There’s a lot more influence peddling in Washington than is ever disclosed to the public. As my colleague Peter Olsen-Phillips demonstrated in a piece on Tuesday, defense giant Northrop Grumman employs dozens of people, many of whom came from prominent positions in government service, whose titles and online biographies indicate that their jobs involve interaction with government officials — but do not register as lobbyists. Included in that list are not one but two former generals who led missile commands for the Army and Air Force and now oversee the sale of Northrop Grumman’s missiles to their old units; a former head of the Defense Counterintelligence and HUMINT Center of the Defense Intelligence Agency who now sells Northrop Grumman spy technology and tradecraft to Fort Meade, home of both the National Security Agency and the United States Cyber Command; and several other former high ranking soldiers who manage their company’s sales, annually totaling billions of dollars, to their former colleagues.
As Olsen-Phillips’ piece points out, the legal definition of who’s a lobbyist and who isn’t doesn’t require these individuals to lobby, but that doesn’t mean that company officials acting in a similar capacity don’t use their powers of persuasion to influence the government. In fact, a pair of inspector general reports shows just how effective company officials seeking federal dollars can be in cutting deals that benefit their bottom lines, arguably leaving taxpayers with less bang for their buck.
A 2013 General Services Administration inspector general’s investigation found that executives from three companies went over the head of contracting officers, the specialists in federal agencies who are charged with getting the best price for taxpayers when buying goods and services from the private sector, to find more favorable terms. Deloitte Consulting LLP officials met with managers in the General Services Administration’s Federal Acquisition Service (FAS) in 2012 trying to get better terms on a contract up for renewal. They succeeded, winning labor rates for some jobs as much as 18.5 percent higher. Not one of Deloitte’s lobbying disclosure forms in 2012 list the General Services Administration as an agency it lobbied.
The same investigation found executives for Carahsoft, a major vendor of IT services, also met with FAS managers in 2011 when a contract officer determined that it wasn’t in taxpayers’ best interest to renew a contract worth $432 million to the firm in 2011. The pressure worked, netting the firm an agreement that resulted in “the lengthy extension of a contract with inflated pricing and other terms and conditions unfavorable” to taxpayers. Carahsoft disclosed lobbying Congress in 2011, but not GSA.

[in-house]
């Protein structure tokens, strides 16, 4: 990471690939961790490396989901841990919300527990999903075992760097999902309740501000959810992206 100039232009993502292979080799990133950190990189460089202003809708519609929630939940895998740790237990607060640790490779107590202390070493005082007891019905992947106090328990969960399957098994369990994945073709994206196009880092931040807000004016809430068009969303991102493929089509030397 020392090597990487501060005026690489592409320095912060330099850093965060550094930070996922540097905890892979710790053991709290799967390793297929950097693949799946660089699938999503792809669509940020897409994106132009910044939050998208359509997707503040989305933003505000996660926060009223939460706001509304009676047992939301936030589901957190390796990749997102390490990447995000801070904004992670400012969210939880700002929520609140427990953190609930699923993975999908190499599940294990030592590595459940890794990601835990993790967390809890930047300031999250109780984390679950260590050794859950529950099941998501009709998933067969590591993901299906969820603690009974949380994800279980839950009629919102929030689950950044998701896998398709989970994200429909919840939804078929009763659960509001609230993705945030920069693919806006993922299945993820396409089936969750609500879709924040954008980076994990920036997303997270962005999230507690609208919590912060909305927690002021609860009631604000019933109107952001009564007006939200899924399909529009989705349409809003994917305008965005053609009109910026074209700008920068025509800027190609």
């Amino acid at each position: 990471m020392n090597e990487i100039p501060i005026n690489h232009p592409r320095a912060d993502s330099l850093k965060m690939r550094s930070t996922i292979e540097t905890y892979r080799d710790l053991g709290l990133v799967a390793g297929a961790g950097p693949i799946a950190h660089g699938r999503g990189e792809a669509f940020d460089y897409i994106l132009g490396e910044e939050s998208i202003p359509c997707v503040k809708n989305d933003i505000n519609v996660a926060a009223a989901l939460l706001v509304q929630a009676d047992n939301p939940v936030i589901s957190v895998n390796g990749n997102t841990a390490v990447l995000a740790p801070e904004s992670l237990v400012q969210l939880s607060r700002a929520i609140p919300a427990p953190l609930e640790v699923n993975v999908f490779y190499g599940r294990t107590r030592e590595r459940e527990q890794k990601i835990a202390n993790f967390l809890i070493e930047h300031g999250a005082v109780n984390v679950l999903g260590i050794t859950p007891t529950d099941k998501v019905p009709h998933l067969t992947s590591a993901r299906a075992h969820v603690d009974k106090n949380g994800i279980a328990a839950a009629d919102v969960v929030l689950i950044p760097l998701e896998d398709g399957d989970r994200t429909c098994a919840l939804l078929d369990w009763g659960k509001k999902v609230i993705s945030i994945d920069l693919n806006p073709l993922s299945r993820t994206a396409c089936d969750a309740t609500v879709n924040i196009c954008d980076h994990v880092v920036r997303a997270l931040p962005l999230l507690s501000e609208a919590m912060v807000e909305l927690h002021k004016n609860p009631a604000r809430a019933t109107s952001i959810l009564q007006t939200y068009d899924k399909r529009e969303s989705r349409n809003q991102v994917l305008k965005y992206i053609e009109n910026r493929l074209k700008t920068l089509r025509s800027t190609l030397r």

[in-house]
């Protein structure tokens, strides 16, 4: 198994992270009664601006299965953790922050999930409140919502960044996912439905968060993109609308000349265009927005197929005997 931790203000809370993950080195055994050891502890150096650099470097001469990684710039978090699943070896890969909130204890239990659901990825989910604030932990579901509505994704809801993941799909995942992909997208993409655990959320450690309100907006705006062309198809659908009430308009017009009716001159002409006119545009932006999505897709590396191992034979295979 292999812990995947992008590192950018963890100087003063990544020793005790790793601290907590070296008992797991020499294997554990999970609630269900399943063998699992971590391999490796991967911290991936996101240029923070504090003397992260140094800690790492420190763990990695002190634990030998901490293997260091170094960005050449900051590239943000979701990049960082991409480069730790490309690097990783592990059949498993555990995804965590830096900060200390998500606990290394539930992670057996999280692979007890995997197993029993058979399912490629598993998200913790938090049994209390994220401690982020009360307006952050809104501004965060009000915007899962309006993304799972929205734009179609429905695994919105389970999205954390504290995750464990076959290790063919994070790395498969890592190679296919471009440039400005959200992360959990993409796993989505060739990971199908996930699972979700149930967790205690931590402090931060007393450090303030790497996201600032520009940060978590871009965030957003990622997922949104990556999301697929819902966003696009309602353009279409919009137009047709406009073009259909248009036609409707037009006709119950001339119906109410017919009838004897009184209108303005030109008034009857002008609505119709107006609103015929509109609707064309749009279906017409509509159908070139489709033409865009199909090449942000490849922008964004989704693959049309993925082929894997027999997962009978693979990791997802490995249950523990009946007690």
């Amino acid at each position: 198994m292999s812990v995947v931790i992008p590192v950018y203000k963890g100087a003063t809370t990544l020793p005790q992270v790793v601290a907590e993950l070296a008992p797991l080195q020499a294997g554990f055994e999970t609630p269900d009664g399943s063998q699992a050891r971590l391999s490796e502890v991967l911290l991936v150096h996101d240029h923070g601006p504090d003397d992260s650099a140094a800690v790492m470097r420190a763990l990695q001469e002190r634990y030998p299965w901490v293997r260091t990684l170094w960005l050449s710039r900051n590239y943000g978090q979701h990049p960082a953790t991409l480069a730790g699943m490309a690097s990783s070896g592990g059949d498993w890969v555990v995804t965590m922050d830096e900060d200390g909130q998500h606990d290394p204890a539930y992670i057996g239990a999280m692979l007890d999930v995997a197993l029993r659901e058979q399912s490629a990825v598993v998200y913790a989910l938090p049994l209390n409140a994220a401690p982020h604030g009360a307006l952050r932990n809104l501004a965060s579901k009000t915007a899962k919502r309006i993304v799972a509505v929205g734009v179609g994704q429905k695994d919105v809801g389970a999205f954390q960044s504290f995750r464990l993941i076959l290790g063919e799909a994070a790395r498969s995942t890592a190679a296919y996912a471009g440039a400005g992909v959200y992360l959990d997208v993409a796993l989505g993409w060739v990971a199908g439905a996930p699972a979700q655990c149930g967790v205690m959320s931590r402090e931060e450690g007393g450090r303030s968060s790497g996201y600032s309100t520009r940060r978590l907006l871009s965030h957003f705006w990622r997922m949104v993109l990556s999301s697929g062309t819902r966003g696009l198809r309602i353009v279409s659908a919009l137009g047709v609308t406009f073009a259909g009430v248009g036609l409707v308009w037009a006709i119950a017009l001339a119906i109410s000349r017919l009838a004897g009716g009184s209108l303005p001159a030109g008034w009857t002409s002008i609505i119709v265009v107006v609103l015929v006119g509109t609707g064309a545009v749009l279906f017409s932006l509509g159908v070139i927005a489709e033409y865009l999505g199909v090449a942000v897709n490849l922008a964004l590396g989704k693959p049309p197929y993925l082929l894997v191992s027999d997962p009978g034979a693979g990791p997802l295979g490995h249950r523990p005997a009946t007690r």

According to the GSA inspector general’s report, only Oracle used a registered lobbyist to promote the software giant’s case with FAS managers; it disclosed lobbying GSA on “General issues regarding government procurement policy. General issues related to IT procurement. Matters surrounding cybersecurity and procurement.” Oddly enough, it was the only of the three that ultimately did not have its contract renewed.
An even more tangled affair resulted when a Veterans Affairs (VA) official froze the contract of reverse-auctioneer FedBid over concerns that the company was charging the government exorbitant transaction fees. The company mounted a temporarily successful full-court press to reverse the decision. Its then-CEO, Ali Saadat, sent a company-wide email thanking several big names for their efforts to persuade Congress and top officials at the VA, including Edward Shinseki, then the head of the agency, for helping the company “come out victorious, untainted and, in fact, in a much better position than we were before this issue began.” People praised included Steve Case, the AOL founder and a major investor in the company; retired Gen. George Casey, a company board member; advisor and procurement expert Steve Kelman, who wrote op-eds praising the company; Jim Noone, a lobbyist at Mercury Clark & Weinstock; and former Rep. Chet Edwards, D-Texas.
But Saadat spoke too soon. A scathing inspector general report released in June 2014 found that a VA official had improperly intervened on behalf of FedBid, which was in fact charging high transaction fees. In January of this year, the Veterans Administration announced it would no longer award new business to the firm; the company, under a new CEO, told The Washington Post at the time it is cooperating with the government and is responding to the concerns raised by the inspector general. As for the supporters who pushed VA officials and members of Congress singled out by Saadat for high praise, only one — James Noone — was registered to lobby the federal government at the time.
So we end where we began: There’s a lot more influence peddling in Washington than is ever disclosed to the public.